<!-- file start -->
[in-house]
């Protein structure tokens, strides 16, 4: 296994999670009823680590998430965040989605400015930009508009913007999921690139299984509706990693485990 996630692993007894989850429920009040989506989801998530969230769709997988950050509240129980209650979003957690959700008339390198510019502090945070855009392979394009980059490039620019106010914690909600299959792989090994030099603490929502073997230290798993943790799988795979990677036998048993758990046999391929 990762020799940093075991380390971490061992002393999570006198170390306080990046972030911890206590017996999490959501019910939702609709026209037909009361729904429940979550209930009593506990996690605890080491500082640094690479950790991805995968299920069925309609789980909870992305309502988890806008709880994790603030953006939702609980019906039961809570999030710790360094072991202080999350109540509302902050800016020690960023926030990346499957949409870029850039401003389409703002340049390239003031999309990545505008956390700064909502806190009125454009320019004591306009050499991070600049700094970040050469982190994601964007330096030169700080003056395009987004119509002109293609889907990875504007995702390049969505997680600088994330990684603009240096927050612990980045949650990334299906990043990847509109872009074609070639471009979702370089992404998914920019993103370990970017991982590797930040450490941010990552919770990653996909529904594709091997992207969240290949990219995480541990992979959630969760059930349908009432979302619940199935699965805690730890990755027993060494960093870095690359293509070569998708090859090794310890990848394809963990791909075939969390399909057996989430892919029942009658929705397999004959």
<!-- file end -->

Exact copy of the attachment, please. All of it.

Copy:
[in-house]
């Protein structure tokens, strides 16, 4: 296994999670009823680590998430965040989605400015930009508009913007999921690139299984509706990693485990 996630692993007894989850429920009040989506989801998530969230769709997988950050509240129980209650979003957690959700008339390198510019502090945070855009392979394009980059490039620019106010914690909600299959792989090994030099603490929502073997230290798993943790799988795979990677036998048993758990046999391929 990762020799940093075991380390971490061992002393999570006198170390306080990046972030911890206590017996999490959501019910939702609709026209037909009361729904429940979550209930009593506990996690605890080491500082640094690479950790991805995968299920069925309609789980909870992305309502988890806008709880994790603030953006939702609980019906039961809570999030710790360094072991202080999350109540509302902050800016020690960023926030990346499957949409870029850039401003389409703002340049390239003031999309990545505008956390700064909502806190009125454009320019004591306009050499991070600049700094970040050469982190994601964007330096030169700080003056395009987004119509002109293609889907990875504007995702390049969505997680600088994330990684603009240096927050612990980045949650990334299906990043990847509109872009074609070639471009979702370089992404998914920019993103370990970017991982590797930040450490941010990552919770990653996909529904594709091997992207969240290949990219995480541990992979959630969760059930349908009432979302619940199935699965805690730890990755027993060494960093870095690359293509070569998708090859090794310890990848394809963990791909075939969390399909057996989430892919029942009658929705397999004959």